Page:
Big tech accountability? Read how we got here in  The Closing of the Net 

A legal analysis of the Telecoms Package, released today by the UK's Open Rights Group, says that the Package provides for a set of "crucial obligations' on Europe's telecoms companies and ISPs to "co-operate" with the copyright industries. 

 

The analysis considers whether the Telecoms Package could provide a legal platform for either 3 strikes (graduated response)  or filtering. It provides a breakdown, from a legal perspective, of the amendments in the Telecoms Package which relate to these types of measures.

In the summary, the authors say: "This is a crucial set of obligations, about to be imposed on all of Europe’s ISPs and telcos, which should be debated in the open, not passed under cover of stealth in the context of a vast and incomprehensible package of telecoms regulation. It seems, on careful legal examination by independent experts, more than possible that such a deliberate stealth exercise is indeed going on. When passed, these obligations will provide Europe level authority for France’s current “3 strikes” legislation, even though this has already been denounced as against fundamental rights by the European Parliament, when it was made clear to them what they were voting for or against."

On network filtering, they comment:  "What seemed therefore to be a provision requiring

 

CSPs to act in the public good to protect networks from threats like viruses and hackers, could in actual fact potentially be interpreted in a way where it might also require CSPs to implement damaging technical sanctions against alleged (but not proven) filesharers."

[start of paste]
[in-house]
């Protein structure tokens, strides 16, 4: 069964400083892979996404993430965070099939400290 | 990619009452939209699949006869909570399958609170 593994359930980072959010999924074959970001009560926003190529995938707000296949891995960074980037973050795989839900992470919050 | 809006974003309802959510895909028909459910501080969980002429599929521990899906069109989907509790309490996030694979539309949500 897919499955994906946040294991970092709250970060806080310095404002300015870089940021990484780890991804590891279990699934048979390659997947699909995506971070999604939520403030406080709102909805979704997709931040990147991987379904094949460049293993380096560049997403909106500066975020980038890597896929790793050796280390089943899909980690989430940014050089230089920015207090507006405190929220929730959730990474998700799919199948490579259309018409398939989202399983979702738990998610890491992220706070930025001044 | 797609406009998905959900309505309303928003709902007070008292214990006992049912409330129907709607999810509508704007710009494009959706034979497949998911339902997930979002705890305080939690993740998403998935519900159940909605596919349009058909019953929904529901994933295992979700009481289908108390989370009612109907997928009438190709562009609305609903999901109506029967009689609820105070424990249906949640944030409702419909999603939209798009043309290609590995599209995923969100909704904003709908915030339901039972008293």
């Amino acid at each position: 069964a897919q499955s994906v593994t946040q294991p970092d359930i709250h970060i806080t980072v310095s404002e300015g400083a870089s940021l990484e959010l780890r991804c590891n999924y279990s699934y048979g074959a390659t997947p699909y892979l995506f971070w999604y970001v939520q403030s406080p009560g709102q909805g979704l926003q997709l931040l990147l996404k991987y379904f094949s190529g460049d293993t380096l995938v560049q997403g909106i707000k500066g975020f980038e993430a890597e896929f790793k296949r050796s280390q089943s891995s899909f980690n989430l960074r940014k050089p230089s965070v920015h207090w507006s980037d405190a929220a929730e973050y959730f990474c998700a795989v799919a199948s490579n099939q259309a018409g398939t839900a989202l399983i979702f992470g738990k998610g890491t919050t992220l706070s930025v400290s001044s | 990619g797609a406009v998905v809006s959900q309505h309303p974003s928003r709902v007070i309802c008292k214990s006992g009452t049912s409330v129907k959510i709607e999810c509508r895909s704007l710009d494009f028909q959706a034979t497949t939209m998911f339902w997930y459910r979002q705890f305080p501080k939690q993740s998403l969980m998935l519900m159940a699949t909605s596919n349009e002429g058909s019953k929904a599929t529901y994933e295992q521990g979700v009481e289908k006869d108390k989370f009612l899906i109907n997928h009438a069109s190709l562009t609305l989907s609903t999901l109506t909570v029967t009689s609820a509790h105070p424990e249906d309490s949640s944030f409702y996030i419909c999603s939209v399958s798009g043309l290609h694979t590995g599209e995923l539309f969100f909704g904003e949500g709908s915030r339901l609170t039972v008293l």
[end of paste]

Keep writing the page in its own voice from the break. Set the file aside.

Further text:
On user safeguards, they say:  

"Importantly, two amendments originally inserted by the EUP did provide protection against nonjudicial imposition of disconnection and other sanctions against alleged filesharers, in particular Art.32a of the Universal Service Directive (see para 35 of brief) and Art.8(4)(ga) of the Framework Directive (see para 28 ). However, both of these provisions were deleted by the CoM, and did not appear in the CoM’s proposed final text"

 

You can download the report here.  

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States v the 'Net? 

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Copyright Enforcement Enigma launch, March 2012

In 2012, I presented my PhD research in the European Parliament.

Iptegrity in brief

 

Iptegrity.com is the website of Dr Monica Horten. I’ve been analysing analysing digital policy since 2008. Way back then, I identified how issues around rights can influence Internet policy, and that has been a thread throughout all of my research. I hold a PhD in EU Communications Policy from the University of Westminster (2010), and a Post-graduate diploma in marketing. I am on the Advisory Council of the Open Rights Group.  I’ve served as an independent expert on the Council of Europe  Committee on Internet Freedoms, and was involved in a capacity building project in Moldova, Georgia, and Ukraine. For more, see About Iptegrity

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